Vermont reporter Candace Page, who spent more than 30 years at the Burlington Free Press, was inducted into the New England Newspaper Hall of Fame in February.
Since leaving the Free Press, Page has worked as a reporter and editor at Seven Days. She spoke with Vermont Edition about her career, in which she's covered everything from politics to food, to science and the environment.
(Listen to the full interview from Vermont Edition above.)
Her first job in news:
"The first newsroom I ever worked in was my parents' weekly newspaper, The Suburban List, in Essex Junction. And my first job there, as I was probably 12, was proofreading – which involved hot lead type that had been set in a huge machine and was laid out in banks. And because it was the reverse of what you would see in the newspaper, you had to be able to read upside down and backwards."
What's changed in the industry:
"In the time that I worked as a reporter, almost everything changed about journalism. The speed at which we communicated changed dramatically. You know, when I started at the Free Press, if the governor said something at 9 o'clock in the morning, it would still be news – brand new – to most of our readers when they picked up their newspaper at 6 o'clock the next morning. Now, that's inconceivable.
"One of the things that I think is a huge change that we don't think about often enough was the proliferation of sources of news. And of course in many ways it's wonderful to have so many voices, so many places to find out what's going on. On the other hand, what we've given up is a common base of knowledge of our communities."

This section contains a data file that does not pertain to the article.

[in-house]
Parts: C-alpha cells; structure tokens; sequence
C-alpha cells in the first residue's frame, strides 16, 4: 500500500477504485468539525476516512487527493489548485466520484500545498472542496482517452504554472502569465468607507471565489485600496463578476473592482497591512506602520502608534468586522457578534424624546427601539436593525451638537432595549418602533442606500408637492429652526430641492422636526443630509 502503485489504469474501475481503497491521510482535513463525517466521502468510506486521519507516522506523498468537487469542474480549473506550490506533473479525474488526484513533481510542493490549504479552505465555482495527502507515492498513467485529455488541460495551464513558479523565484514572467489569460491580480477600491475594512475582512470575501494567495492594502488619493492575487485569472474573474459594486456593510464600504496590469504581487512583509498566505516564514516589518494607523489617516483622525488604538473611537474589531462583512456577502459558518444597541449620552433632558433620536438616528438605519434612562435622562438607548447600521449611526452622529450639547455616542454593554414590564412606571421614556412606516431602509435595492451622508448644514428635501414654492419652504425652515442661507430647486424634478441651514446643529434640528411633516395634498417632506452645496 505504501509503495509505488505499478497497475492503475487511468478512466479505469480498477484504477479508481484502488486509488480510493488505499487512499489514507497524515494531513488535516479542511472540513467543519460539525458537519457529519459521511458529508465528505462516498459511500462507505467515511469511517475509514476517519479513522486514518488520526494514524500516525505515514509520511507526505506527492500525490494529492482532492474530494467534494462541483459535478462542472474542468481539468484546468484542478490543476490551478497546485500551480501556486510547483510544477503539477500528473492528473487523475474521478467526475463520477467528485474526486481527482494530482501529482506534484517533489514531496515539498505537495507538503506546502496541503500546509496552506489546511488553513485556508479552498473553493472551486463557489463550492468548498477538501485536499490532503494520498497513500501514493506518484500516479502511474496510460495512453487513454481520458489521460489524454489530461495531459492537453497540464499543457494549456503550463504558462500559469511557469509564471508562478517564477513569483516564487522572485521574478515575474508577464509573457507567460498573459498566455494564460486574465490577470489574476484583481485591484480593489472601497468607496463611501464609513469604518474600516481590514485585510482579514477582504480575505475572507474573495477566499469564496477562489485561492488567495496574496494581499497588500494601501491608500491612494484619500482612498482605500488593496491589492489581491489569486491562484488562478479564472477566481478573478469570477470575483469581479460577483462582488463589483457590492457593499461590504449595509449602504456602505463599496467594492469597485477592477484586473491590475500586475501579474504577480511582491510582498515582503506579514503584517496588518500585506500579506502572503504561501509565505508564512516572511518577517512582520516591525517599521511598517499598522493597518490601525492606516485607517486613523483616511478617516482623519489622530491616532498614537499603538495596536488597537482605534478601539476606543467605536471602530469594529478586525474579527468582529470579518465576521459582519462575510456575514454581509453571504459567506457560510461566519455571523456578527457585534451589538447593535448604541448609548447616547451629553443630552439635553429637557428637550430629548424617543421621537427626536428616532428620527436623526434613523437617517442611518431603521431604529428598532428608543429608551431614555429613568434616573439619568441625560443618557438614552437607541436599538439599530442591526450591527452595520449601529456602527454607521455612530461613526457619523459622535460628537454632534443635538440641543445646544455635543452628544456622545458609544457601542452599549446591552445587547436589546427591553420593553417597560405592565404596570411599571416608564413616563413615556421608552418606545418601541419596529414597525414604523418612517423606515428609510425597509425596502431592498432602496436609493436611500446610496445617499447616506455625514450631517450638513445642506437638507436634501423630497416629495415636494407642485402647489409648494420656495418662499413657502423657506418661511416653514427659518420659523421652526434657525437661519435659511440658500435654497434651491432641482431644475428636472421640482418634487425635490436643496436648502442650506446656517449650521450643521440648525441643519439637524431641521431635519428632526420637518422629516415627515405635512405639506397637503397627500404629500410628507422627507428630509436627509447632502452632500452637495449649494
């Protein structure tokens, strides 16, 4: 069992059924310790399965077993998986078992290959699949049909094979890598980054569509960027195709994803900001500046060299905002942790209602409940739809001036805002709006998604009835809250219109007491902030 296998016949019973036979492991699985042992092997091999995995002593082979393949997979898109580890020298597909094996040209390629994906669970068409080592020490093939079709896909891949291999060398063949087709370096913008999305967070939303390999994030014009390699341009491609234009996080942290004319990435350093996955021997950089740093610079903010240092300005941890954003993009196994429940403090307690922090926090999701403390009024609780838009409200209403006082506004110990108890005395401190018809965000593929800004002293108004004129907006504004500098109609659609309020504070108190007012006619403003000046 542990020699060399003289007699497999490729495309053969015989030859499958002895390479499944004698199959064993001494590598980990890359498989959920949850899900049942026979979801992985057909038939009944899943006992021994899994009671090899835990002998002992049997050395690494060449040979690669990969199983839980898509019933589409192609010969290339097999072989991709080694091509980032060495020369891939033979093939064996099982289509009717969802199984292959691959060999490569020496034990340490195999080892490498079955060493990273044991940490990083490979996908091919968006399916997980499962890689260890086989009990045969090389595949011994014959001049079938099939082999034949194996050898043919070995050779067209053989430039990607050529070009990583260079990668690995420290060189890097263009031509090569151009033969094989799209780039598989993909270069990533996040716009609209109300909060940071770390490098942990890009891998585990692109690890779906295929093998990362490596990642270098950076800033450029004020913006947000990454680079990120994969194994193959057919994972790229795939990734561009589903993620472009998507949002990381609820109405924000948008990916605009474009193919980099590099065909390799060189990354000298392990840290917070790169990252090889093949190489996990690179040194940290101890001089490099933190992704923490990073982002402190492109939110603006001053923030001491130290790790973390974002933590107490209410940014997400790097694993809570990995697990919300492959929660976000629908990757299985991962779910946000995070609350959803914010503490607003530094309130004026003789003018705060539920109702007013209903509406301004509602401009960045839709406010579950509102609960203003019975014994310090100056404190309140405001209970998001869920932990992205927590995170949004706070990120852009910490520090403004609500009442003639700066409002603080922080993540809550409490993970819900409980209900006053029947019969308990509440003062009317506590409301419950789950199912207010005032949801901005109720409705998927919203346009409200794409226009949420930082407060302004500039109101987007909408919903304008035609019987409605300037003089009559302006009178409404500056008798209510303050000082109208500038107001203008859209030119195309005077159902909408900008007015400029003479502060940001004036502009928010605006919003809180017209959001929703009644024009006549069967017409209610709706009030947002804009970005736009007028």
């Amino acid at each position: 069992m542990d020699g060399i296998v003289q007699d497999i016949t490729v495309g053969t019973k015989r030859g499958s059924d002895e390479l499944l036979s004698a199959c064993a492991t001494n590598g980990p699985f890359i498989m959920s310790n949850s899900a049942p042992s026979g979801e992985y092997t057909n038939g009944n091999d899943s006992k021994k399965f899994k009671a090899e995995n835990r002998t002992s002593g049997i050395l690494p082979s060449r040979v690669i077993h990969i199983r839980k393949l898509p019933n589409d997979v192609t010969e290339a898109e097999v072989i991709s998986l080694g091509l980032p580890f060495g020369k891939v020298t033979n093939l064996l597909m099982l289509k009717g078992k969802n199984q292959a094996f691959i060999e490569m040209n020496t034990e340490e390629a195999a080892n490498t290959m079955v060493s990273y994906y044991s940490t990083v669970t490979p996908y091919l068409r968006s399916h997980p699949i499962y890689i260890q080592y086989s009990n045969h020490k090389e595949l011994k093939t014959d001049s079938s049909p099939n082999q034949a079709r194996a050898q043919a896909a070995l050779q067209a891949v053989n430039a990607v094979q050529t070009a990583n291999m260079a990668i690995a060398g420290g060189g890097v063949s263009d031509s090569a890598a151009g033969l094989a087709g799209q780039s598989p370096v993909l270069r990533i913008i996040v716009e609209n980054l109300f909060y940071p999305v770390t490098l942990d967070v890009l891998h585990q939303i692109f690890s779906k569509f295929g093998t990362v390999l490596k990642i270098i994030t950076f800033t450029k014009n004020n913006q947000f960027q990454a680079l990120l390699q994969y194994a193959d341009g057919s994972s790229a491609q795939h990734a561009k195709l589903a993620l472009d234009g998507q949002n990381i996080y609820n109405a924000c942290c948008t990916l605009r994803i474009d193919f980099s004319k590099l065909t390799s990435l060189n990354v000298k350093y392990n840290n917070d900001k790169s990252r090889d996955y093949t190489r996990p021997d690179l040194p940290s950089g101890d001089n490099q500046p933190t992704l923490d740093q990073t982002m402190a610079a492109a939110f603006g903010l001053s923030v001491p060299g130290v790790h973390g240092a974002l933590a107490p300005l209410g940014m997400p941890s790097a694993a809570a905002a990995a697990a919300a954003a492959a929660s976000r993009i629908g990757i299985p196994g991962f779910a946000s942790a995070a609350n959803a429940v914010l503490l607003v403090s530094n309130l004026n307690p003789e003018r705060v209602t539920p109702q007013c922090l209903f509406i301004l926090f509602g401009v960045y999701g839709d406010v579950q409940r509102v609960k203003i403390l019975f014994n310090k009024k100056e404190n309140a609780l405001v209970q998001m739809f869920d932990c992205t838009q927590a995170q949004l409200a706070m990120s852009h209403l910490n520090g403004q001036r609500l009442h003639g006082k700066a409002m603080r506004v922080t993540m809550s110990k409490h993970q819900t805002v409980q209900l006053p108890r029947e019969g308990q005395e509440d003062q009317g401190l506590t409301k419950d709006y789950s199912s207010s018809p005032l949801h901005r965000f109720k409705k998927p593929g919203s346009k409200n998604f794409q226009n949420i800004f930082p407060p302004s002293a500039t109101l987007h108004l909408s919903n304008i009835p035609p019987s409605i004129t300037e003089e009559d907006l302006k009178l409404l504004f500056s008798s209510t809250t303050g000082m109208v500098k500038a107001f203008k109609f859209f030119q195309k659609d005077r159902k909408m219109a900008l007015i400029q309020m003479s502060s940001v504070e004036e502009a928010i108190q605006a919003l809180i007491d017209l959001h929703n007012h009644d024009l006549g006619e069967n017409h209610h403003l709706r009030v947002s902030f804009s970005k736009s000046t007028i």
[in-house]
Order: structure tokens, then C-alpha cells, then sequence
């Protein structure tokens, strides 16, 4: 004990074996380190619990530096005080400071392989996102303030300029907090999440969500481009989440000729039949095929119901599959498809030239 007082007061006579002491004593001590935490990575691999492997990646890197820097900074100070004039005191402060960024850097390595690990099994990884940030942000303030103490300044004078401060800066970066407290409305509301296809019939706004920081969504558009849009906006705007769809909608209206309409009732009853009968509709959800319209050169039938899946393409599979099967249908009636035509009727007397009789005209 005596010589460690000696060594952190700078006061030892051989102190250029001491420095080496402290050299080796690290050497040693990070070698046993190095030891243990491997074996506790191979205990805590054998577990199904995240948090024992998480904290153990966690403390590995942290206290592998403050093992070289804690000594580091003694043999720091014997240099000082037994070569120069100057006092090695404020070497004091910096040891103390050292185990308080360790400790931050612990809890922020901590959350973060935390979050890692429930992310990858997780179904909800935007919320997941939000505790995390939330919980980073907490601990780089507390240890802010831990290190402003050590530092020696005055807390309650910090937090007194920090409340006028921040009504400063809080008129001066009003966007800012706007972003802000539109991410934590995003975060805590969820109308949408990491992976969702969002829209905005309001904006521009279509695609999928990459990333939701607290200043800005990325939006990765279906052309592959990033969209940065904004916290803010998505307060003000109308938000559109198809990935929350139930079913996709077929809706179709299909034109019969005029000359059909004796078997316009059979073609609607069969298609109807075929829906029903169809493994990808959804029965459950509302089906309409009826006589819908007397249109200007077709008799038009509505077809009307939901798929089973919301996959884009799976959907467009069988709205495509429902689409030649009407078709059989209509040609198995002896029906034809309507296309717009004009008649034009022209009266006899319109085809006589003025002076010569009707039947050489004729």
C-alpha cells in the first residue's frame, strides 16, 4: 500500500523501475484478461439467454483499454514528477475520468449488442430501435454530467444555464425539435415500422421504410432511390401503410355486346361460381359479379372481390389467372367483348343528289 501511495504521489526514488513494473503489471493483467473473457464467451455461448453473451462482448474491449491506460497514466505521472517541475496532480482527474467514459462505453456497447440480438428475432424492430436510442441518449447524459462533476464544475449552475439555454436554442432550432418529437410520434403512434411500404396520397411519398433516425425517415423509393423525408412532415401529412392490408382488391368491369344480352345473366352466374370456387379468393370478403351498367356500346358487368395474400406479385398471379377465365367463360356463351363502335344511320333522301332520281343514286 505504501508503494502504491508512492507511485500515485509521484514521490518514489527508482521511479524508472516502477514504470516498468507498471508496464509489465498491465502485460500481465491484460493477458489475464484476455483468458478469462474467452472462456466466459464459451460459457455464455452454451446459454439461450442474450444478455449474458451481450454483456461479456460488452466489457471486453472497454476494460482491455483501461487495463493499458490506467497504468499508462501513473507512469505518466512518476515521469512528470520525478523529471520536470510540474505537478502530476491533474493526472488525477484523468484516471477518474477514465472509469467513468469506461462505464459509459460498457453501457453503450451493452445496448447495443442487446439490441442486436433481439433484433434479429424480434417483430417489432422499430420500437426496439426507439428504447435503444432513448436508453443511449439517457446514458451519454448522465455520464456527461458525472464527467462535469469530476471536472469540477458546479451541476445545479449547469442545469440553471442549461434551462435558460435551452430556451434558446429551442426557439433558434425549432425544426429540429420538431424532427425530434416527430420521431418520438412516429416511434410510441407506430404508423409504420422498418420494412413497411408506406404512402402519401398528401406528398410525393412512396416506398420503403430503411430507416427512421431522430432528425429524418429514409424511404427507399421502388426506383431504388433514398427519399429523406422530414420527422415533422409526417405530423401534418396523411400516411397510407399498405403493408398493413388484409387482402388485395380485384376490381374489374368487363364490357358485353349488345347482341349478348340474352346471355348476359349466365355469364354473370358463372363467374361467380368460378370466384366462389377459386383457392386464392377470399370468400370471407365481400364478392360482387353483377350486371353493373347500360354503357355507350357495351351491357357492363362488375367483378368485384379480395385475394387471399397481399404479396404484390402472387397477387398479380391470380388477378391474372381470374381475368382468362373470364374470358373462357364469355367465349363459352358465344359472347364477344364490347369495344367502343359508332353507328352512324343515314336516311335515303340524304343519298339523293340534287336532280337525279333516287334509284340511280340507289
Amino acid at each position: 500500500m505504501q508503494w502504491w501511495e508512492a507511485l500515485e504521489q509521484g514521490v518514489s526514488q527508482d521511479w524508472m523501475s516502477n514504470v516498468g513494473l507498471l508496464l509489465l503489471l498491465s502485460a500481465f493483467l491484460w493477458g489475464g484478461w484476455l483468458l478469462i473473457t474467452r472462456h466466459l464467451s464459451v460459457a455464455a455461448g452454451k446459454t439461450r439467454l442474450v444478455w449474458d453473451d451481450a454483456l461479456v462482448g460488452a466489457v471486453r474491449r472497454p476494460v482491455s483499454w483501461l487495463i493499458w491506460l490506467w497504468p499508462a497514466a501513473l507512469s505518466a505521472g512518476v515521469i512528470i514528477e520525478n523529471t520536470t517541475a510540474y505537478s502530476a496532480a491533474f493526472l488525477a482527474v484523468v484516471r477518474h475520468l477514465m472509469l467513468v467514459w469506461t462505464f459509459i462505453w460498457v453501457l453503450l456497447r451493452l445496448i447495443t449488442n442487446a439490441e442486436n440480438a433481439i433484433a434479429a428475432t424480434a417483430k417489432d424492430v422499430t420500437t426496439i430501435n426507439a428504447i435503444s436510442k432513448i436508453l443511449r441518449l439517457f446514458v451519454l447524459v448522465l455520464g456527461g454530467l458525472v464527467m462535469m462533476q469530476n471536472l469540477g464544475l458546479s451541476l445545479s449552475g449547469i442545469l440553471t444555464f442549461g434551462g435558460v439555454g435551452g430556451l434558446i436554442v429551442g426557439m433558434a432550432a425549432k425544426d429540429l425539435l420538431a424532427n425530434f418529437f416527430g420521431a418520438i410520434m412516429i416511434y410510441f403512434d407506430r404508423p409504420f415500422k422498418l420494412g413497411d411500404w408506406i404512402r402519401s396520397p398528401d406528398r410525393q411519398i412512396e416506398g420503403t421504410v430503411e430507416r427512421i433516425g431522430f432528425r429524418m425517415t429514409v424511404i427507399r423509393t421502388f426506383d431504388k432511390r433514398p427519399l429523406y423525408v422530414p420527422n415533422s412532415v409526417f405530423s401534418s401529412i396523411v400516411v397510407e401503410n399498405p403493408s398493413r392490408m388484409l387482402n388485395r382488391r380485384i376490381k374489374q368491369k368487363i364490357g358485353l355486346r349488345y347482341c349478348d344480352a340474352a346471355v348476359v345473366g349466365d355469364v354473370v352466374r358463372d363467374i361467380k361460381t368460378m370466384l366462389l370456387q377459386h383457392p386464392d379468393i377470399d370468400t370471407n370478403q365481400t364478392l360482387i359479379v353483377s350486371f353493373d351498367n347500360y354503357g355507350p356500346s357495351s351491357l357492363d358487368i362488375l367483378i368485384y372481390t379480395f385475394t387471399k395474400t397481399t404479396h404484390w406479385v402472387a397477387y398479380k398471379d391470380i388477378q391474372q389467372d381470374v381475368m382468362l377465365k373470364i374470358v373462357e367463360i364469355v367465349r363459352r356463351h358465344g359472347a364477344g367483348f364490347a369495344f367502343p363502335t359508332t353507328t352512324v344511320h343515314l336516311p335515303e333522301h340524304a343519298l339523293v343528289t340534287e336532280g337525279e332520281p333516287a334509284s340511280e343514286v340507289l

Her approach to the job:
"I've always thought that what I wanted most as a reporter was for readers to read the first four or five paragraphs of my story on the front page and be willing to turn the page and keep reading. It's so easy to lose readers when that's required.
"What I can say about my style that has been consistent is I've always tried to make my stories as lively as possible, so that people would get to the jump and automatically turn the page to find out what was in the next paragraph. And I think the way I did it is by telling stories about people's lives, about featuring characters – characters that can bring an issue alive."
A story that has stayed with her:
"I think possibly the most interesting story I ever reported and wrote never saw the light of day. And if I could go back to it, I think I would. In about 1974-75, I spent three days riding around the Northeast Kingdom with an anti-poverty worker. And I saw people's lives and the poverty of people's lives that as someone who lived in Chittenden County, I had no concept of.
"I will never forget the 80-year-old blind woman who lived alone in one room of a big house with only her radio for company and an outhouse in the backyard. ... That's not the kind of thing that we think happens in Vermont. And if I could go back to seeing those invisible lives and writing about them, that would be very satisfying."
On her induction to the New England Newspaper Hall of Fame:
"Oh, it's very embarrassing in a way because I feel as if the people who nominated me, all of them are much better journalists than I was. What I have over them, I think, is I'm older ... It is very nice for someone who spent most of her career at a 50,000 circulation newspaper to be recognized by the journalism community and by people I really respect."